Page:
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article image3-D method grows miniature pancreas

By Tim Sandle     Oct 19, 2013 in Science
An innovative 3D method has been used to grow miniature pancreas from progenitor cells. The aim is to use this model to help in the fight against diabetes.
Professor Anne Grapin-Botton and her team at the Danish Stem Cell Center have developed a novel three-dimensional culture method which enables the efficient expansion of pancreatic cells. The method was been carried out using cells from mice.
The pancreas is a glandular organ in the digestive system and endocrine system. It endocrine produces several important hormones, including insulin, glucagon, somatostatin, and pancreatic polypeptide. The pancreas is also a digestive organ, secreting pancreatic juice containing digestive enzymes that assist the absorption of nutrients and the digestion in the small intestine. These enzymes help to further break down the carbohydrates, proteins, and lipids in the chyme.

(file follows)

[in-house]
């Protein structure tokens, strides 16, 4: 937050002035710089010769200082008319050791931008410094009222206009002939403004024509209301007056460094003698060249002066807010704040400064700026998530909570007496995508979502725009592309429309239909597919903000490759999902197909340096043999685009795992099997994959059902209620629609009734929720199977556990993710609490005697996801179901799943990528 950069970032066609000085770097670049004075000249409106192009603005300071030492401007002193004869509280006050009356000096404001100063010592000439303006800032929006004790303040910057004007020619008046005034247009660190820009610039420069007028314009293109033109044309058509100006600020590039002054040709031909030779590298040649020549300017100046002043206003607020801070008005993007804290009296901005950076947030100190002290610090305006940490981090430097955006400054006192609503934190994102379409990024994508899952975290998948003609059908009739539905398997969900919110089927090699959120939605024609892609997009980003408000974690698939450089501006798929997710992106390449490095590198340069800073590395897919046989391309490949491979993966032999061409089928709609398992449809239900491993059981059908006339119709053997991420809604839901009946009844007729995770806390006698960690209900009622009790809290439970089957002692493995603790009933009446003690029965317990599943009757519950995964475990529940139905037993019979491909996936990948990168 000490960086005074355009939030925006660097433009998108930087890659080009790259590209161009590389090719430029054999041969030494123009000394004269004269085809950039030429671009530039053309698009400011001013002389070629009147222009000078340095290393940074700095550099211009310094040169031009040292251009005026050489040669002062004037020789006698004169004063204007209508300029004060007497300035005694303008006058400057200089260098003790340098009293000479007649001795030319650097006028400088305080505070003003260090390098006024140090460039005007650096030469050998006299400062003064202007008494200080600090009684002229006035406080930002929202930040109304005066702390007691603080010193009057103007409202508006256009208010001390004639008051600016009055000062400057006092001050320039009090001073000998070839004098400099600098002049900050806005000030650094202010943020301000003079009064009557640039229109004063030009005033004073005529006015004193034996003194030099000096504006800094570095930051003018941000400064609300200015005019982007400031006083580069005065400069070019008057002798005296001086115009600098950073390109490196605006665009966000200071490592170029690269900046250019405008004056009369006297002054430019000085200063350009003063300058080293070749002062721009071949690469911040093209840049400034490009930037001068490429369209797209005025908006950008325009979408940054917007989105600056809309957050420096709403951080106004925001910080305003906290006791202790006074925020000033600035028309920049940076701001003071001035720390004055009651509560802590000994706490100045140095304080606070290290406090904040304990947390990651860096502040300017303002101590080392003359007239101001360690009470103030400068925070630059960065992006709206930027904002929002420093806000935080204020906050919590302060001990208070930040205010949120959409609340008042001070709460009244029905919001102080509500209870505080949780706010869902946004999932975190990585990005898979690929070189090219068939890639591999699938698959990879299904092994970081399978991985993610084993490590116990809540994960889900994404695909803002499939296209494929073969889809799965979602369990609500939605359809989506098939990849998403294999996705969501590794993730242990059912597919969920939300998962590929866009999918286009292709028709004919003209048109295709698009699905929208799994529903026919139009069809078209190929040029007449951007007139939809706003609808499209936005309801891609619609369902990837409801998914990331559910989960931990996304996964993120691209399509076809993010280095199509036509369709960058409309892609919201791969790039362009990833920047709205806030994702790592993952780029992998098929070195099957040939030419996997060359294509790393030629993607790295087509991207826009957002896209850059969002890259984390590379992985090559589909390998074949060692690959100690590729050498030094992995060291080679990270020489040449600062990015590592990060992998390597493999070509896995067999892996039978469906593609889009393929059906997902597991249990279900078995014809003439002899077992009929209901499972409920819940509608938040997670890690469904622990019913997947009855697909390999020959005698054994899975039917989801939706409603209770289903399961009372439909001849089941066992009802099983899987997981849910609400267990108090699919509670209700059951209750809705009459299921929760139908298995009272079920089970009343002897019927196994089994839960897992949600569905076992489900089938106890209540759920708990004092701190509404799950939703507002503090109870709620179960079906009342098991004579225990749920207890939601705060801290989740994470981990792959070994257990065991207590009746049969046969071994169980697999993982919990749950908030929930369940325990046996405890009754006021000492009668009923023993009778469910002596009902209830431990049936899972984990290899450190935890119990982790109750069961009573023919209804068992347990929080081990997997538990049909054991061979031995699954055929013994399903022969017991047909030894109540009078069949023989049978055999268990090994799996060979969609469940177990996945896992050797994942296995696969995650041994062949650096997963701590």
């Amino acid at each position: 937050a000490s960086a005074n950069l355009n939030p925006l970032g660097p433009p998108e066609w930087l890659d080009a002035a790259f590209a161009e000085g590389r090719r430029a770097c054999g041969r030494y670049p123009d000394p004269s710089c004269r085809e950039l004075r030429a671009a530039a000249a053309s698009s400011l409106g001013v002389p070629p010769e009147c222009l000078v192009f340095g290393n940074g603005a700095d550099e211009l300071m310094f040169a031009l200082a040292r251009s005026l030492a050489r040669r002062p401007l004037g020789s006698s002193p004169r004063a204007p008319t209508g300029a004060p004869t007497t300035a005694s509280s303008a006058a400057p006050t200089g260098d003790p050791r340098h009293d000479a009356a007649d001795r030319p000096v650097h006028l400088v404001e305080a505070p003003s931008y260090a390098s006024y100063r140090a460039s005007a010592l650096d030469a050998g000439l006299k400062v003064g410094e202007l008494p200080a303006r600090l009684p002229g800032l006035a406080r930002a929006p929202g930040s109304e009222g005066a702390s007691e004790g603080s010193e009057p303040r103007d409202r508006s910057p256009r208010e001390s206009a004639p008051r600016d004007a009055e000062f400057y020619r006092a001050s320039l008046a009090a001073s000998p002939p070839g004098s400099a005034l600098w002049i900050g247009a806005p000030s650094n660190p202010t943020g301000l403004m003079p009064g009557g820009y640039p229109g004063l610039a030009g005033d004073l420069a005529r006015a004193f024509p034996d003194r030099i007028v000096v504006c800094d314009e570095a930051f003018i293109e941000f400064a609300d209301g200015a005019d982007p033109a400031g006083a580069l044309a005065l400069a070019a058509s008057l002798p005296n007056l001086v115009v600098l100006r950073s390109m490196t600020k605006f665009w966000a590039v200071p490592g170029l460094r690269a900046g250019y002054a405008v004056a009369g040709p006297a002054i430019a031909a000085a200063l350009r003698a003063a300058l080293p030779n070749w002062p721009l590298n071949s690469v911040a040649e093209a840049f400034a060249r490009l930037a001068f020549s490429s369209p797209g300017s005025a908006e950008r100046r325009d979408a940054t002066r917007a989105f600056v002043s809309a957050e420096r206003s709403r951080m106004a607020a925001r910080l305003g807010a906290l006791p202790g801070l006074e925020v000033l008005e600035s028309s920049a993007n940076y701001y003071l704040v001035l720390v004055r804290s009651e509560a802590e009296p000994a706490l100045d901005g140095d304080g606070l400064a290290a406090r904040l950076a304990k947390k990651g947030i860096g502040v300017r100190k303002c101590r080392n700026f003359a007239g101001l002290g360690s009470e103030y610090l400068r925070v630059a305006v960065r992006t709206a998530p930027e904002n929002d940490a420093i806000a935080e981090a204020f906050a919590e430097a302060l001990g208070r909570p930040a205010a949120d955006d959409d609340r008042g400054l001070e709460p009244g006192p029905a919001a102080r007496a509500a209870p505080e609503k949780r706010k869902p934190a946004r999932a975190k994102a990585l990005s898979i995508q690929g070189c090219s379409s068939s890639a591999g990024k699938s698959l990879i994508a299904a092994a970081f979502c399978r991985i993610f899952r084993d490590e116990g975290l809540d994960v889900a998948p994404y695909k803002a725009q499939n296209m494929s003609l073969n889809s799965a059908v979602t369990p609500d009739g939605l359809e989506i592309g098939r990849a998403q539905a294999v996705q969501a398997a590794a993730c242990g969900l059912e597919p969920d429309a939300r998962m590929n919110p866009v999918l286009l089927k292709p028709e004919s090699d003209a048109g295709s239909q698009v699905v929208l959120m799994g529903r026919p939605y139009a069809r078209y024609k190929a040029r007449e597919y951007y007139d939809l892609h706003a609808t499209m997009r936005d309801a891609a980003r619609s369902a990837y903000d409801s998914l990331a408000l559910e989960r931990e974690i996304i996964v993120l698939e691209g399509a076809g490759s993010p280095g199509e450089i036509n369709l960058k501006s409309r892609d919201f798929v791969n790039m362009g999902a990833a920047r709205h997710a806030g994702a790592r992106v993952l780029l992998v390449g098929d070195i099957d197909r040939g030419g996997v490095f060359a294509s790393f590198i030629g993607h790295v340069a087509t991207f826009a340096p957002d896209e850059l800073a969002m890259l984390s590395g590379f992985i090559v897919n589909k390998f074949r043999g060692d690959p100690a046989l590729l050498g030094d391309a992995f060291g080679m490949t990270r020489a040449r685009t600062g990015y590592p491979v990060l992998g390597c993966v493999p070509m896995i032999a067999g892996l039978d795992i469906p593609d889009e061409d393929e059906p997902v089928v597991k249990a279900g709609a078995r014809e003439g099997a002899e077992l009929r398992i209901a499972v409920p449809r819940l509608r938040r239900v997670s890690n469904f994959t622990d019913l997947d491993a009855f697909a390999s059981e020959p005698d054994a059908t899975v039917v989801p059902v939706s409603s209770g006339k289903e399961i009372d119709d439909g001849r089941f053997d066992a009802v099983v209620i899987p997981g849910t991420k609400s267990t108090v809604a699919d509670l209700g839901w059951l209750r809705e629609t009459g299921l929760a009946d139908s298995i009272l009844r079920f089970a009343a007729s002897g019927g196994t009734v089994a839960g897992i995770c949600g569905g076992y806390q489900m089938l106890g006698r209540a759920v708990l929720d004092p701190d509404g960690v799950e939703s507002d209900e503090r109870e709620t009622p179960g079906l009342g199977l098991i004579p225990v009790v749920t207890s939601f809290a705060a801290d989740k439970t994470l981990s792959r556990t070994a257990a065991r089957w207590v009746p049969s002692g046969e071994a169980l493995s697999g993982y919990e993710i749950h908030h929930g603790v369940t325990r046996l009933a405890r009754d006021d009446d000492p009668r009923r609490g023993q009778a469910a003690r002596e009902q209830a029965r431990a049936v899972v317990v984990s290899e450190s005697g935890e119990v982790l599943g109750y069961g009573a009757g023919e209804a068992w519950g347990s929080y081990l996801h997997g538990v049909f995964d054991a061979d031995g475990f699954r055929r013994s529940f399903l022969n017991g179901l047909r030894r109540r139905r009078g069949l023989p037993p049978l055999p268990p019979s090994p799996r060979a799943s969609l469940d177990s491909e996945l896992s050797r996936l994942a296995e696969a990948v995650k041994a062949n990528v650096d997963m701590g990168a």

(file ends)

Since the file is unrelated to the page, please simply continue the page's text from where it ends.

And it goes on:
The new method involves extracting the cells and using a special gel, which acts like a form of fertilizer. The structure of the gel allows the cells to develop three-dimensionally, to form tree-like structures.
The researchers hope that the method offers the potential for producing miniature human pancreas from human stem cells. These human miniature organs would be valuable as models to test new drugs fast and effective, thereby avoiding animal models.
The research was undertaken at the University of Copenhagen. The remarkable research has been published in the journal Development. The paper is titled “Artificial three-dimensional niches deconstruct pancreas development in vitro.”
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